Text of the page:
Mothering in the Age of Neoliberalism, recently published by Demeter Press, asserts that neoliberal policies and austerity measures have unequivocally altered the landscape of women’s lives globally.
The book states that the most detrimental effect has been on mothers as they are faced with increasing responsibility and decreasing resources. Despite mothers being the primary producers, consumers and reproducers of the neoliberal world, their centrality has been largely silenced within economic discourse.
Mothering in the Age of Neoliberalism calls for a new economic framework to counter the individualized neoliberal model, one in which the needs of mothers and children are prioritized.
It states that by identifying the sources of neoliberal failure toward mothers, an alternative paradigm in which mothers’ voices are no longer rendered invisible, but rather predominate in the global landscape, can be formulated.
“Mothering in the Age of Neoliberalism represents a significant contribution to scholars and researchers studying neoliberalism (by focusing attention on mothers who are often left out of the discourse) and gender/mothering (by emphasizing the importance of the political culture/structure to our micro expressions of identity). This volume offers a novel and much needed approach to the study of mothering and the role of public policy. This is not only timely, but well executed,” says Sarah Jane Glynn, associate director, women’s economic policy, Center for American Progress.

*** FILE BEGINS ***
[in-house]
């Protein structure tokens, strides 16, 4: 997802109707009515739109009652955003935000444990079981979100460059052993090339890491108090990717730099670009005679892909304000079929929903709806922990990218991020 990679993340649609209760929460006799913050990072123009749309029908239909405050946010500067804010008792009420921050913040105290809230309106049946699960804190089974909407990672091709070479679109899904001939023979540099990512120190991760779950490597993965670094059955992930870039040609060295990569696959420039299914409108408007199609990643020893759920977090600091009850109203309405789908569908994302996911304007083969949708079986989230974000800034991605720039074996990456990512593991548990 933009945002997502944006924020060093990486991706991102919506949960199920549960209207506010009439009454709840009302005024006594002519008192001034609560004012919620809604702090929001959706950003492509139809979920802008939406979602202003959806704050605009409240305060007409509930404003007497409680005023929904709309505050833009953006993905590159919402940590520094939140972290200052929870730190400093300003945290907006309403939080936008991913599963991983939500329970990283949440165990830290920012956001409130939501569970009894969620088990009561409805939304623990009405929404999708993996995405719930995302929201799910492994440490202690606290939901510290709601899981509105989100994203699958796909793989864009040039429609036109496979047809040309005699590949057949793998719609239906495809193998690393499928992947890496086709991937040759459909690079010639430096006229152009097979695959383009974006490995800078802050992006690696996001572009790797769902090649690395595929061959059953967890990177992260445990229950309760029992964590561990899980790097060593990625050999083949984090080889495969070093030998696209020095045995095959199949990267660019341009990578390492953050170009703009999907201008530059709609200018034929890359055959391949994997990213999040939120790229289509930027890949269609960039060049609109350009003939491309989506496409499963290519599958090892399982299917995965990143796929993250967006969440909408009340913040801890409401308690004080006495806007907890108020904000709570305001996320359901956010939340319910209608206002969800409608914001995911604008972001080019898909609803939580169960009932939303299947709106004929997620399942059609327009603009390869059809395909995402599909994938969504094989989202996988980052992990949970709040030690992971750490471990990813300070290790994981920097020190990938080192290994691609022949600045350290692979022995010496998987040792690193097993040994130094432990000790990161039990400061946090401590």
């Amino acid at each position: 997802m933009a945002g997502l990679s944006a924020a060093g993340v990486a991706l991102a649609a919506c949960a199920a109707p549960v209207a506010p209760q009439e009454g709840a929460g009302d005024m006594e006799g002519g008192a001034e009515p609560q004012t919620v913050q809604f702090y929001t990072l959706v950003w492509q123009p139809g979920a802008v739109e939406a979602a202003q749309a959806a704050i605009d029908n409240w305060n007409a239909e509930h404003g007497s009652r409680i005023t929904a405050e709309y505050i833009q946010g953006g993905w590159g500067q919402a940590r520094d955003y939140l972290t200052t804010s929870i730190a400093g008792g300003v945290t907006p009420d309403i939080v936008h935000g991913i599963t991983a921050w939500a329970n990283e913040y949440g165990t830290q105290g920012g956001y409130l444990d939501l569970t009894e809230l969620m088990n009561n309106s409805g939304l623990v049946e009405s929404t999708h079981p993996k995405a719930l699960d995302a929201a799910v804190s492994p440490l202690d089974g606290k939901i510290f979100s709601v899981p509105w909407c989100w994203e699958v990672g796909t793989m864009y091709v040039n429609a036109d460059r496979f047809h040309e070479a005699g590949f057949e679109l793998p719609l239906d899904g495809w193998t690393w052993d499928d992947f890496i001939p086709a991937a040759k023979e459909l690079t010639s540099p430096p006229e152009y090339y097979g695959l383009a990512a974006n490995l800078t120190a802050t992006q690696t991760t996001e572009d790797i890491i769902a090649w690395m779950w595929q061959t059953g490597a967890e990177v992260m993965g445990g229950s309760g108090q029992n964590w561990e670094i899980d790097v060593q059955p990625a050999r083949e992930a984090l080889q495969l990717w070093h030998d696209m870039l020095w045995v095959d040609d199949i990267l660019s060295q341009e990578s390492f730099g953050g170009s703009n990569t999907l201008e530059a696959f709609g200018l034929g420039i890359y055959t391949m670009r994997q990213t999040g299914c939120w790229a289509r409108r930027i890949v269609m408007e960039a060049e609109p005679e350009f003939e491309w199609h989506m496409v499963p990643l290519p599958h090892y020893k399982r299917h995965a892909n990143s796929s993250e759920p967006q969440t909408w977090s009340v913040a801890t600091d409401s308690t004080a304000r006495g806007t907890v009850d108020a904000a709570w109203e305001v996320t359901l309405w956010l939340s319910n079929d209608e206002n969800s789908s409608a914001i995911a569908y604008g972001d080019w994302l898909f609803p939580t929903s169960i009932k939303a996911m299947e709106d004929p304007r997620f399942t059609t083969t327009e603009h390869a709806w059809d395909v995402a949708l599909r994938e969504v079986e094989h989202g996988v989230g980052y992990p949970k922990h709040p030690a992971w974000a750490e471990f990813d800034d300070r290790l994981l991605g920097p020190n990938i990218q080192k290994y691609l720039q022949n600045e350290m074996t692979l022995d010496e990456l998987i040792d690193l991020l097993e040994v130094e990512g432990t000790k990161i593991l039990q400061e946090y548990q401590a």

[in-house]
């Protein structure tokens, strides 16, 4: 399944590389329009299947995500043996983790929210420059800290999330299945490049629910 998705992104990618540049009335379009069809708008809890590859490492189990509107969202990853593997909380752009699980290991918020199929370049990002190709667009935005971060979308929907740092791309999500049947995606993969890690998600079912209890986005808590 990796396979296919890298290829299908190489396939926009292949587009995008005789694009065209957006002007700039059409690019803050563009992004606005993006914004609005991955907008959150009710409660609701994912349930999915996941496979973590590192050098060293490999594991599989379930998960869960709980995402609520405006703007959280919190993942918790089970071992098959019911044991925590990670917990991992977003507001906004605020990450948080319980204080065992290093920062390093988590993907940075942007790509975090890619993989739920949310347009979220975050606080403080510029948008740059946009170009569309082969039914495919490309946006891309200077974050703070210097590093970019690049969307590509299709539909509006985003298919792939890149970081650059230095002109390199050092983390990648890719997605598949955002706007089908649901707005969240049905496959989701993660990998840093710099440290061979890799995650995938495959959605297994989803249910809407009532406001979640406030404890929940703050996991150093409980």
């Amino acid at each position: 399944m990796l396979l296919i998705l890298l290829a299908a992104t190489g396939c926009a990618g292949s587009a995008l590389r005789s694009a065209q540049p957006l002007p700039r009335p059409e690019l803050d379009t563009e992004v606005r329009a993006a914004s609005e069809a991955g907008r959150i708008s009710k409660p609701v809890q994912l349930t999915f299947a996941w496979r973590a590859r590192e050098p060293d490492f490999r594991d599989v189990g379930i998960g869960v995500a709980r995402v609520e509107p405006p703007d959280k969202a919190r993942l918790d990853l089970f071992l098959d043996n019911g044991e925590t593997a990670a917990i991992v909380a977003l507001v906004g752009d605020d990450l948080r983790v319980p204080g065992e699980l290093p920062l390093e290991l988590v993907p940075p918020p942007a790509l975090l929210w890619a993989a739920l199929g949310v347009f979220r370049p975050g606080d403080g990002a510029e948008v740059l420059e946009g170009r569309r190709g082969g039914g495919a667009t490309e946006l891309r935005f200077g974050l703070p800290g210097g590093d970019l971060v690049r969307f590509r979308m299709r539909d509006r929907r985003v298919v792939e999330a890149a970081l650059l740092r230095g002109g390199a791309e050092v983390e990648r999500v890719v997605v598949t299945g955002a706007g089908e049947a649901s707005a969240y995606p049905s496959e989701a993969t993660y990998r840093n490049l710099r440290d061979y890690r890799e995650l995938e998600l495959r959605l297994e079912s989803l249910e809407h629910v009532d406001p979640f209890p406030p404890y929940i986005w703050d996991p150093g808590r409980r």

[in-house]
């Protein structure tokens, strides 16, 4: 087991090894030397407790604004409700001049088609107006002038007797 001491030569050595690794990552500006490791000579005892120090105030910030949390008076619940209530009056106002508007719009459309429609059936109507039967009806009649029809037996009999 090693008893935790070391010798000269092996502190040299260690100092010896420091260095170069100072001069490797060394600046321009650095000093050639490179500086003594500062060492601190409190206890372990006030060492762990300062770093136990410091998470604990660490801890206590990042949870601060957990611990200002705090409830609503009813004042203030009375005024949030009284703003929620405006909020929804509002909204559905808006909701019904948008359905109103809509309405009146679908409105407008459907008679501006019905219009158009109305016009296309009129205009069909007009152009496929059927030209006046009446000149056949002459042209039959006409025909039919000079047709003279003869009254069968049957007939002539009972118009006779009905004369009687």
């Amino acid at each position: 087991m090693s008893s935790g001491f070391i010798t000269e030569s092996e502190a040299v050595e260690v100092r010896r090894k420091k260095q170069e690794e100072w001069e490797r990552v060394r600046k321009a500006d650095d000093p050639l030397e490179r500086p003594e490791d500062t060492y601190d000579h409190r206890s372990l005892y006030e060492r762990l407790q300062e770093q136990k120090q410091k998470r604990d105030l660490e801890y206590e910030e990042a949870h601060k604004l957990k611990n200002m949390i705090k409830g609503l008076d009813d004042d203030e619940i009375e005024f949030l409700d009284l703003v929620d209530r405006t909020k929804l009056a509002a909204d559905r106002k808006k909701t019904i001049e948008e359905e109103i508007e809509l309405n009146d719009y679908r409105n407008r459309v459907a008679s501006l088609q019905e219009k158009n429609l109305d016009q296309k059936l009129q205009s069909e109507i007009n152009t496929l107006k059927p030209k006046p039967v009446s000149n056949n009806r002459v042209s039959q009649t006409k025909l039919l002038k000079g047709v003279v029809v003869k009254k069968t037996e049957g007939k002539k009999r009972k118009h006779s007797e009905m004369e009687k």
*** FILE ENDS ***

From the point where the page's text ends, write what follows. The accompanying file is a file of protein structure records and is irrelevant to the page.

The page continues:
The book is edited by Melinda Vandenbeld Giles, a mother, feminist activist and PhD candidate in socio-cultural anthropology at the University of Toronto. Her research involves working with mothers who are living with their children in Ontario motel rooms.
Demeter Press is an independent feminist press committed to publishing peer-reviewed scholarly work, fiction, poetry and creative non-fiction by and about mothers, mothering and family issues. It is the publishing arm of the Motherhood Initiative for Research and Community Involvement, founded and directed by York women’s studies Professor Andrea O’Reilly.